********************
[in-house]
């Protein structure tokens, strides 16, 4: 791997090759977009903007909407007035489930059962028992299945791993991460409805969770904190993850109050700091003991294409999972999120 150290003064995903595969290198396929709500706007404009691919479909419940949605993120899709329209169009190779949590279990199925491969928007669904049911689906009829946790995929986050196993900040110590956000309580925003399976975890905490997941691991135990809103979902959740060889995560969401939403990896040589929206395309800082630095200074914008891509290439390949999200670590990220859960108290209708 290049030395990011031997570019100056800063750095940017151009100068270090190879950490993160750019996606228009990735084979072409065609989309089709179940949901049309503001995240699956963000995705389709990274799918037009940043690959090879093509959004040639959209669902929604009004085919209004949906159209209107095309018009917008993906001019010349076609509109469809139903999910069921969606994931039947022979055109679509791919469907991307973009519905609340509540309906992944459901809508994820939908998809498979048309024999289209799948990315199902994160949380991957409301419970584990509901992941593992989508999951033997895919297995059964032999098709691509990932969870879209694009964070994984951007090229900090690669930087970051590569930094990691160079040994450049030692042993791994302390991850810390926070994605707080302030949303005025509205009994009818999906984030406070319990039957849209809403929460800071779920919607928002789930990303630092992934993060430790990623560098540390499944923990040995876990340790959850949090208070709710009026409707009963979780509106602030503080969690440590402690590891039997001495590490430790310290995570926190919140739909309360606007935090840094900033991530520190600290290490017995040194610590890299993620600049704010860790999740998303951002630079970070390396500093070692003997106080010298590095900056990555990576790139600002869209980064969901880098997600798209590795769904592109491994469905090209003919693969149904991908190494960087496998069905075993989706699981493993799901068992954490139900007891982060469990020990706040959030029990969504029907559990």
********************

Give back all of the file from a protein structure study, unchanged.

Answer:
[in-house]
């Protein structure tokens, strides 16, 4: 791997090759977009903007909407007035489930059962028992299945791993991460409805969770904190993850109050700091003991294409999972999120 150290003064995903595969290198396929709500706007404009691919479909419940949605993120899709329209169009190779949590279990199925491969928007669904049911689906009829946790995929986050196993900040110590956000309580925003399976975890905490997941691991135990809103979902959740060889995560969401939403990896040589929206395309800082630095200074914008891509290439390949999200670590990220859960108290209708 290049030395990011031997570019100056800063750095940017151009100068270090190879950490993160750019996606228009990735084979072409065609989309089709179940949901049309503001995240699956963000995705389709990274799918037009940043690959090879093509959004040639959209669902929604009004085919209004949906159209209107095309018009917008993906001019010349076609509109469809139903999910069921969606994931039947022979055109679509791919469907991307973009519905609340509540309906992944459901809508994820939908998809498979048309024999289209799948990315199902994160949380991957409301419970584990509901992941593992989508999951033997895919297995059964032999098709691509990932969870879209694009964070994984951007090229900090690669930087970051590569930094990691160079040994450049030692042993791994302390991850810390926070994605707080302030949303005025509205009994009818999906984030406070319990039957849209809403929460800071779920919607928002789930990303630092992934993060430790990623560098540390499944923990040995876990340790959850949090208070709710009026409707009963979780509106602030503080969690440590402690590891039997001495590490430790310290995570926190919140739909309360606007935090840094900033991530520190600290290490017995040194610590890299993620600049704010860790999740998303951002630079970070390396500093070692003997106080010298590095900056990555990576790139600002869209980064969901880098997600798209590795769904592109491994469905090209003919693969149904991908190494960087496998069905075993989706699981493993799901068992954490139900007891982060469990020990706040959030029990969504029907559990």